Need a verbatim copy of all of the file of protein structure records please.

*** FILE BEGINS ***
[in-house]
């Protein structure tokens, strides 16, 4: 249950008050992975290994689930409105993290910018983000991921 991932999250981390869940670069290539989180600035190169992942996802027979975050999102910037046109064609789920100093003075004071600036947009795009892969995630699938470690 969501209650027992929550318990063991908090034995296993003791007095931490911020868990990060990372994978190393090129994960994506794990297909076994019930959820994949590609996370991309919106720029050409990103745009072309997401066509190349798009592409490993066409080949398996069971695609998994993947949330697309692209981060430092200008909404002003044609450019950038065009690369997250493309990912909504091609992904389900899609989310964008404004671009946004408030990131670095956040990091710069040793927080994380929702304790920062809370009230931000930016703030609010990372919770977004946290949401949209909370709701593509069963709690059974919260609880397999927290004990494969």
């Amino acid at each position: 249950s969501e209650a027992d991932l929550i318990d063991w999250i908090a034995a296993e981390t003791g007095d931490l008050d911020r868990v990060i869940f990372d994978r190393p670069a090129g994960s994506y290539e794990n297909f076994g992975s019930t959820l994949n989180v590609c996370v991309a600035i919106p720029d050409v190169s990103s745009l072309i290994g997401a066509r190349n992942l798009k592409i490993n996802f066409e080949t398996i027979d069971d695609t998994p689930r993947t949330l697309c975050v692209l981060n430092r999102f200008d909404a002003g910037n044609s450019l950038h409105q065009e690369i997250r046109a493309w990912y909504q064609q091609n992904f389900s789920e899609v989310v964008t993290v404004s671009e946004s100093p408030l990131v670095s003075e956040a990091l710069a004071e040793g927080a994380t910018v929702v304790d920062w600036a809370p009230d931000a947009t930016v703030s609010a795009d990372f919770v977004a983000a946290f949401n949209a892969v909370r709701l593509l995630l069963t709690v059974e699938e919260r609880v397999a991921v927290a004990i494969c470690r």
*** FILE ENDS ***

[in-house]
């Protein structure tokens, strides 16, 4: 249950008050992975290994689930409105993290910018983000991921 991932999250981390869940670069290539989180600035190169992942996802027979975050999102910037046109064609789920100093003075004071600036947009795009892969995630699938470690 969501209650027992929550318990063991908090034995296993003791007095931490911020868990990060990372994978190393090129994960994506794990297909076994019930959820994949590609996370991309919106720029050409990103745009072309997401066509190349798009592409490993066409080949398996069971695609998994993947949330697309692209981060430092200008909404002003044609450019950038065009690369997250493309990912909504091609992904389900899609989310964008404004671009946004408030990131670095956040990091710069040793927080994380929702304790920062809370009230931000930016703030609010990372919770977004946290949401949209909370709701593509069963709690059974919260609880397999927290004990494969």
């Amino acid at each position: 249950s969501e209650a027992d991932l929550i318990d063991w999250i908090a034995a296993e981390t003791g007095d931490l008050d911020r868990v990060i869940f990372d994978r190393p670069a090129g994960s994506y290539e794990n297909f076994g992975s019930t959820l994949n989180v590609c996370v991309a600035i919106p720029d050409v190169s990103s745009l072309i290994g997401a066509r190349n992942l798009k592409i490993n996802f066409e080949t398996i027979d069971d695609t998994p689930r993947t949330l697309c975050v692209l981060n430092r999102f200008d909404a002003g910037n044609s450019l950038h409105q065009e690369i997250r046109a493309w990912y909504q064609q091609n992904f389900s789920e899609v989310v964008t993290v404004s671009e946004s100093p408030l990131v670095s003075e956040a990091l710069a004071e040793g927080a994380t910018v929702v304790d920062w600036a809370p009230d931000a947009t930016v703030s609010a795009d990372f919770v977004a983000a946290f949401n949209a892969v909370r709701l593509l995630l069963t709690v059974e699938e919260r609880v397999a991921v927290a004990i494969c470690r």